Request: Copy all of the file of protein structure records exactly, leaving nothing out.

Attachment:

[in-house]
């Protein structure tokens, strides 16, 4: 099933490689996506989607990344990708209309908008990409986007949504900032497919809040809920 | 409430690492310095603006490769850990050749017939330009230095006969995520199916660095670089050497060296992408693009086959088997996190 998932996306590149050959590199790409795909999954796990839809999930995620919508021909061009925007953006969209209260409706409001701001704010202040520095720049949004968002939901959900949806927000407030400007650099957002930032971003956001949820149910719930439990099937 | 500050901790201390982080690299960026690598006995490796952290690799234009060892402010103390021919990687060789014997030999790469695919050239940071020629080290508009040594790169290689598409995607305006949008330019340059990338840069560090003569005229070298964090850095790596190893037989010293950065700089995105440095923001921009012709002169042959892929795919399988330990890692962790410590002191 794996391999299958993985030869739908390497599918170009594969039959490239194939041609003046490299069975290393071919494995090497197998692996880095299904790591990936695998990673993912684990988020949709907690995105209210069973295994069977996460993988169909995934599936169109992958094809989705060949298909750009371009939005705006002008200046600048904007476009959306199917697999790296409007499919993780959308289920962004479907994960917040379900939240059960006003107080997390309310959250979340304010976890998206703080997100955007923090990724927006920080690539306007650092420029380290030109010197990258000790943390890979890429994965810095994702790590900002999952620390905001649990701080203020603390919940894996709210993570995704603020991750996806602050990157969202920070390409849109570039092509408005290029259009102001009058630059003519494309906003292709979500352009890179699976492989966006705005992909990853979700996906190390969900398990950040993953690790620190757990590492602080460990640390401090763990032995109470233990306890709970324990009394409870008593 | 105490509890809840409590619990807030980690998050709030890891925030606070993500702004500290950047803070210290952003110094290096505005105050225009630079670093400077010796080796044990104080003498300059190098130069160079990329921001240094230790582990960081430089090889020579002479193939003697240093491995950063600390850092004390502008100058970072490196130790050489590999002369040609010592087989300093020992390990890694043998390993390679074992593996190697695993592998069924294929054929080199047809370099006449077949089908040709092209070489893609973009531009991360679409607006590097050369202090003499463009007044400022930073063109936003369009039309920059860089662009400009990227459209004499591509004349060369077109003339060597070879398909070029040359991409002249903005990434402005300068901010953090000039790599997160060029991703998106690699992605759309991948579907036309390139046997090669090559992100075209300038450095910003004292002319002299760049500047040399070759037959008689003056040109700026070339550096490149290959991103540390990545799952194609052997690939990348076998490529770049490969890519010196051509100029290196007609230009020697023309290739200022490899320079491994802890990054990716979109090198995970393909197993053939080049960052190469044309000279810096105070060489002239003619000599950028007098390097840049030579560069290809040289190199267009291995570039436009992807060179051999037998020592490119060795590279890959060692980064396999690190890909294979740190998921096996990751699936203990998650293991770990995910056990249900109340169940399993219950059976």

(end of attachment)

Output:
[in-house]
């Protein structure tokens, strides 16, 4: 099933490689996506989607990344990708209309908008990409986007949504900032497919809040809920 | 409430690492310095603006490769850990050749017939330009230095006969995520199916660095670089050497060296992408693009086959088997996190 998932996306590149050959590199790409795909999954796990839809999930995620919508021909061009925007953006969209209260409706409001701001704010202040520095720049949004968002939901959900949806927000407030400007650099957002930032971003956001949820149910719930439990099937 | 500050901790201390982080690299960026690598006995490796952290690799234009060892402010103390021919990687060789014997030999790469695919050239940071020629080290508009040594790169290689598409995607305006949008330019340059990338840069560090003569005229070298964090850095790596190893037989010293950065700089995105440095923001921009012709002169042959892929795919399988330990890692962790410590002191 794996391999299958993985030869739908390497599918170009594969039959490239194939041609003046490299069975290393071919494995090497197998692996880095299904790591990936695998990673993912684990988020949709907690995105209210069973295994069977996460993988169909995934599936169109992958094809989705060949298909750009371009939005705006002008200046600048904007476009959306199917697999790296409007499919993780959308289920962004479907994960917040379900939240059960006003107080997390309310959250979340304010976890998206703080997100955007923090990724927006920080690539306007650092420029380290030109010197990258000790943390890979890429994965810095994702790590900002999952620390905001649990701080203020603390919940894996709210993570995704603020991750996806602050990157969202920070390409849109570039092509408005290029259009102001009058630059003519494309906003292709979500352009890179699976492989966006705005992909990853979700996906190390969900398990950040993953690790620190757990590492602080460990640390401090763990032995109470233990306890709970324990009394409870008593 | 105490509890809840409590619990807030980690998050709030890891925030606070993500702004500290950047803070210290952003110094290096505005105050225009630079670093400077010796080796044990104080003498300059190098130069160079990329921001240094230790582990960081430089090889020579002479193939003697240093491995950063600390850092004390502008100058970072490196130790050489590999002369040609010592087989300093020992390990890694043998390993390679074992593996190697695993592998069924294929054929080199047809370099006449077949089908040709092209070489893609973009531009991360679409607006590097050369202090003499463009007044400022930073063109936003369009039309920059860089662009400009990227459209004499591509004349060369077109003339060597070879398909070029040359991409002249903005990434402005300068901010953090000039790599997160060029991703998106690699992605759309991948579907036309390139046997090669090559992100075209300038450095910003004292002319002299760049500047040399070759037959008689003056040109700026070339550096490149290959991103540390990545799952194609052997690939990348076998490529770049490969890519010196051509100029290196007609230009020697023309290739200022490899320079491994802890990054990716979109090198995970393909197993053939080049960052190469044309000279810096105070060489002239003619000599950028007098390097840049030579560069290809040289190199267009291995570039436009992807060179051999037998020592490119060795590279890959060692980064396999690190890909294979740190998921096996990751699936203990998650293991770990995910056990249900109340169940399993219950059976």